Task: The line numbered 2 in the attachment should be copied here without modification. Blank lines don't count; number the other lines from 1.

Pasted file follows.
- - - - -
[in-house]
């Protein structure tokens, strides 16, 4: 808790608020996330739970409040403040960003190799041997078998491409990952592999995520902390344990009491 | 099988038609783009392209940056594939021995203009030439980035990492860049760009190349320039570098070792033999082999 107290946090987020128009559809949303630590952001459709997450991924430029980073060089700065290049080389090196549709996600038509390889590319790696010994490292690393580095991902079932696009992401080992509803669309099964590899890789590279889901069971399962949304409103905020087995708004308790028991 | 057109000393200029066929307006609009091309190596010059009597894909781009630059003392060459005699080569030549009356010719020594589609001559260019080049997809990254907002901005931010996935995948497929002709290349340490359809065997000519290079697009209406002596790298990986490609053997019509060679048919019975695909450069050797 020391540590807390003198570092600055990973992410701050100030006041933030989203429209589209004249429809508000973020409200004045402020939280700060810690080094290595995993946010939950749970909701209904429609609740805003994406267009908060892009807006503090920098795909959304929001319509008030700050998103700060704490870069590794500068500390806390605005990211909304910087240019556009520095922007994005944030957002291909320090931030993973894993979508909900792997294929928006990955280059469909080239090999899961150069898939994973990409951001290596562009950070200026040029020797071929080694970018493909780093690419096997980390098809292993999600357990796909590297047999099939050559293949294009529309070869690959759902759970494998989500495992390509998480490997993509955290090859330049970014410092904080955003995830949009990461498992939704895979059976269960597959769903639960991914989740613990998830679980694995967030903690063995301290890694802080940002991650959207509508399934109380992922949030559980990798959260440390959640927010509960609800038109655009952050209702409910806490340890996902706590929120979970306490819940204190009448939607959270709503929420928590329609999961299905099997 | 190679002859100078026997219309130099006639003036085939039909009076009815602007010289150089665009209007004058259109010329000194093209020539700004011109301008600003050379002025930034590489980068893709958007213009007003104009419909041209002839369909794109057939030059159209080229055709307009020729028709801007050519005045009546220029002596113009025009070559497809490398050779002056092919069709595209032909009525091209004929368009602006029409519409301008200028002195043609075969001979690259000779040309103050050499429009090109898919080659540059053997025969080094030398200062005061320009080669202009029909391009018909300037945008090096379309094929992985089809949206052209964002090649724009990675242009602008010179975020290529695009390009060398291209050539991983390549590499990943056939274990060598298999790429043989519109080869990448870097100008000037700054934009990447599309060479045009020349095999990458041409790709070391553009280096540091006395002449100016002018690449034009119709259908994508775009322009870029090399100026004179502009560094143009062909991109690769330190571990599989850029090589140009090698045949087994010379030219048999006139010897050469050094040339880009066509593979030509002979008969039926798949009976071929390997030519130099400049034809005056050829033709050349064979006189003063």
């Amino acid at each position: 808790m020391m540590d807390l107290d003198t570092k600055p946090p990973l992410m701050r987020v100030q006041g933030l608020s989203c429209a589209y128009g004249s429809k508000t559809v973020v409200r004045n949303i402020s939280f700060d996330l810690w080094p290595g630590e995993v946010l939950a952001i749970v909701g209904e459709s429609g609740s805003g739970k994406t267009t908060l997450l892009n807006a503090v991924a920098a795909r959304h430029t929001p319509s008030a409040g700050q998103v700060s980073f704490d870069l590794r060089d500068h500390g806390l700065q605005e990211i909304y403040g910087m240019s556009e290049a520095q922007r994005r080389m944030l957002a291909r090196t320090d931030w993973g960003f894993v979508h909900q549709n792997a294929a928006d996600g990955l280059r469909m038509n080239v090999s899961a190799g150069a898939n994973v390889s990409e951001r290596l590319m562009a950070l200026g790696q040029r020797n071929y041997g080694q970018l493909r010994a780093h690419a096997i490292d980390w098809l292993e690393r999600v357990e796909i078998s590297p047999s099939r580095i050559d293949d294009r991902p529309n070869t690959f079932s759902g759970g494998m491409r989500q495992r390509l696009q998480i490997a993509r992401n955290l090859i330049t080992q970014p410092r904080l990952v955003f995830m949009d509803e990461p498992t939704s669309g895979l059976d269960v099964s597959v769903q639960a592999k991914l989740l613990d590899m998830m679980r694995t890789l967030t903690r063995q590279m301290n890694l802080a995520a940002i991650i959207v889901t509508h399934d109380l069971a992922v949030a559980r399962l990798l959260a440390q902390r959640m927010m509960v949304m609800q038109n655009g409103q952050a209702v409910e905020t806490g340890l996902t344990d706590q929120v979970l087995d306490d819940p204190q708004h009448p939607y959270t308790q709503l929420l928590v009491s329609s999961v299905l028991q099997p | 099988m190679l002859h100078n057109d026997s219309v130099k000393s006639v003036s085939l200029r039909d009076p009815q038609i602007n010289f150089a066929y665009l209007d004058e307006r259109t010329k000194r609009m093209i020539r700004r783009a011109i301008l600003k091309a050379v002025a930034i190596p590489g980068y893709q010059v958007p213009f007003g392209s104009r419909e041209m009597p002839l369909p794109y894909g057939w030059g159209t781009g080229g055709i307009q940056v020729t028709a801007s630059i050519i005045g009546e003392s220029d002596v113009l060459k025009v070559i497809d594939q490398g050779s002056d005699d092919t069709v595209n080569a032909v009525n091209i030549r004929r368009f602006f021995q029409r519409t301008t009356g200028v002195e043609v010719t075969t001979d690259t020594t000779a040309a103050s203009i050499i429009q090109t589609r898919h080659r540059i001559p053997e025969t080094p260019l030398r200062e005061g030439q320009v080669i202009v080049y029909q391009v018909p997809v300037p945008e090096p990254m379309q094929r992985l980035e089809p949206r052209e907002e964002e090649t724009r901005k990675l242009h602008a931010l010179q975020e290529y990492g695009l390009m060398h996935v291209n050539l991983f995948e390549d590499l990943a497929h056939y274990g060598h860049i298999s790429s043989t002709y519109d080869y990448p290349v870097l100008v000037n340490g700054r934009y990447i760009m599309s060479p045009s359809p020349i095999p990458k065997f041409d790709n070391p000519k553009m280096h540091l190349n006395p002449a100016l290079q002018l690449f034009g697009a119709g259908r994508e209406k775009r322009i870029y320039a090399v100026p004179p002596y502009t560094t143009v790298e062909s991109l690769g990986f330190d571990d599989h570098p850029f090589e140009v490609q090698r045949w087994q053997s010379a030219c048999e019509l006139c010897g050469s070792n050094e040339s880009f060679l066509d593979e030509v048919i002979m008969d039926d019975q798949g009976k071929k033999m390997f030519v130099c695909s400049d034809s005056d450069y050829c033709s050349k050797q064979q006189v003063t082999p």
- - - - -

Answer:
């Protein structure tokens, strides 16, 4: 808790608020996330739970409040403040960003190799041997078998491409990952592999995520902390344990009491 | 099988038609783009392209940056594939021995203009030439980035990492860049760009190349320039570098070792033999082999 107290946090987020128009559809949303630590952001459709997450991924430029980073060089700065290049080389090196549709996600038509390889590319790696010994490292690393580095991902079932696009992401080992509803669309099964590899890789590279889901069971399962949304409103905020087995708004308790028991 | 057109000393200029066929307006609009091309190596010059009597894909781009630059003392060459005699080569030549009356010719020594589609001559260019080049997809990254907002901005931010996935995948497929002709290349340490359809065997000519290079697009209406002596790298990986490609053997019509060679048919019975695909450069050797 020391540590807390003198570092600055990973992410701050100030006041933030989203429209589209004249429809508000973020409200004045402020939280700060810690080094290595995993946010939950749970909701209904429609609740805003994406267009908060892009807006503090920098795909959304929001319509008030700050998103700060704490870069590794500068500390806390605005990211909304910087240019556009520095922007994005944030957002291909320090931030993973894993979508909900792997294929928006990955280059469909080239090999899961150069898939994973990409951001290596562009950070200026040029020797071929080694970018493909780093690419096997980390098809292993999600357990796909590297047999099939050559293949294009529309070869690959759902759970494998989500495992390509998480490997993509955290090859330049970014410092904080955003995830949009990461498992939704895979059976269960597959769903639960991914989740613990998830679980694995967030903690063995301290890694802080940002991650959207509508399934109380992922949030559980990798959260440390959640927010509960609800038109655009952050209702409910806490340890996902706590929120979970306490819940204190009448939607959270709503929420928590329609999961299905099997 | 190679002859100078026997219309130099006639003036085939039909009076009815602007010289150089665009209007004058259109010329000194093209020539700004011109301008600003050379002025930034590489980068893709958007213009007003104009419909041209002839369909794109057939030059159209080229055709307009020729028709801007050519005045009546220029002596113009025009070559497809490398050779002056092919069709595209032909009525091209004929368009602006029409519409301008200028002195043609075969001979690259000779040309103050050499429009090109898919080659540059053997025969080094030398200062005061320009080669202009029909391009018909300037945008090096379309094929992985089809949206052209964002090649724009990675242009602008010179975020290529695009390009060398291209050539991983390549590499990943056939274990060598298999790429043989519109080869990448870097100008000037700054934009990447599309060479045009020349095999990458041409790709070391553009280096540091006395002449100016002018690449034009119709259908994508775009322009870029090399100026004179502009560094143009062909991109690769330190571990599989850029090589140009090698045949087994010379030219048999006139010897050469050094040339880009066509593979030509002979008969039926798949009976071929390997030519130099400049034809005056050829033709050349064979006189003063």